Lot to Learn About Love."  After all those years in an established band, what was it like to start a new band from scratch and then get a hit with it?

Actually it was difficult.  The singer of The Storm was named Kevin Chalfont and I was working with him even long before The Storm.  He and I had a band together called VU, but The Storm saw much more success than VU.  There's a hurdle, a stigma in which you have members of Journey in a band that isn't Journey and it doesn't ring the same way.  It doesn't have the influence or the backing of the industry.  In the long run it sort of got lost in the shuffle of the other music that was popular at the time.  There are so many people in the industry that loved the Storm, but that kind of music was not their trend or what they wanted to sell at that time.  Even though there was an audience right there, a built-in audience willing to buy it.   It was like nothing but the real thing makes my bell ring.  So, the Storm did not succeed in the long run because of not actually being Journey itself – and being in an era of music that it wasn't favored by the industry.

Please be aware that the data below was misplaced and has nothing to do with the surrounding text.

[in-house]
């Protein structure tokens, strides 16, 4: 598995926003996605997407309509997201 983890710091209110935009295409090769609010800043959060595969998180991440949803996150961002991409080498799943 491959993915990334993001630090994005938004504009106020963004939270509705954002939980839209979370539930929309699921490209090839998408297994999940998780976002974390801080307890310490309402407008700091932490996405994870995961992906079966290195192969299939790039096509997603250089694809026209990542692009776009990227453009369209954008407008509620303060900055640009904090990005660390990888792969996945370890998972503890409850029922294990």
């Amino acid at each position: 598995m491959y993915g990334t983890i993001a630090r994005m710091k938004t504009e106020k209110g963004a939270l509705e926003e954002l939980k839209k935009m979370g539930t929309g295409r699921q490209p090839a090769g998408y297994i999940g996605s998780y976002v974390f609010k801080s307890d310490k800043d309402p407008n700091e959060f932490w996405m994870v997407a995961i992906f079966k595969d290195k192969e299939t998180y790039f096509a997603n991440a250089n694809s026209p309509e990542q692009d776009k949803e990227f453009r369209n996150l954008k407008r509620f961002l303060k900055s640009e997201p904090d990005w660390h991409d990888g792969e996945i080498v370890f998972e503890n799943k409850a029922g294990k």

It was a terrific band though.

Oh yeah.  It was a great band.  We had a couple of good years and two fine albums.  It was a long run but, there were hurdles with the industry that we couldn't overcome.    

In recent years, you've toured with classic rock bands like
Styx and Foreigner - which would have been huge tours a couple of decades ago.  What is it like being on those tours and how do your fans react to having all these big bands together? 

Styx and Foreigner are great combinations with musical chemistry with the band and there is something nostalgic about it.  But actually, even though we did some good touring with Styx, REO, Peter Frampton and Foreigner, we actually did better by performing alone this past year.  In spite of fact that those other bands work well musical chemistry wise, we actually did better business on our own which was quite a surprise.  "An Evening With" turned out to be quiet a better marketing approach.  I was surprised by that.  

What's next for Journey? 

We are looking at performing this year in June with a couple of festivals and some other dates in Europe.  The band has not been to Europe for quite some time.  We're looking towards that and maybe some other things this coming summer.  For now, we are taking a little break with a couple of one-offs and then we can go back at it this summer.

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Photo Credits:
#1 © 2005.  Courtesy of Journey.  All rights reserved.
#2 © 2005.  Courtesy of Journey.  All rights reserved.

Copyright ©2006 PopEntertainment.com.   All rights reserved.  Posted: March 1, 2006.

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Copyright ©2006 PopEntertainment.com.   All rights reserved.  Posted: March 1, 2006.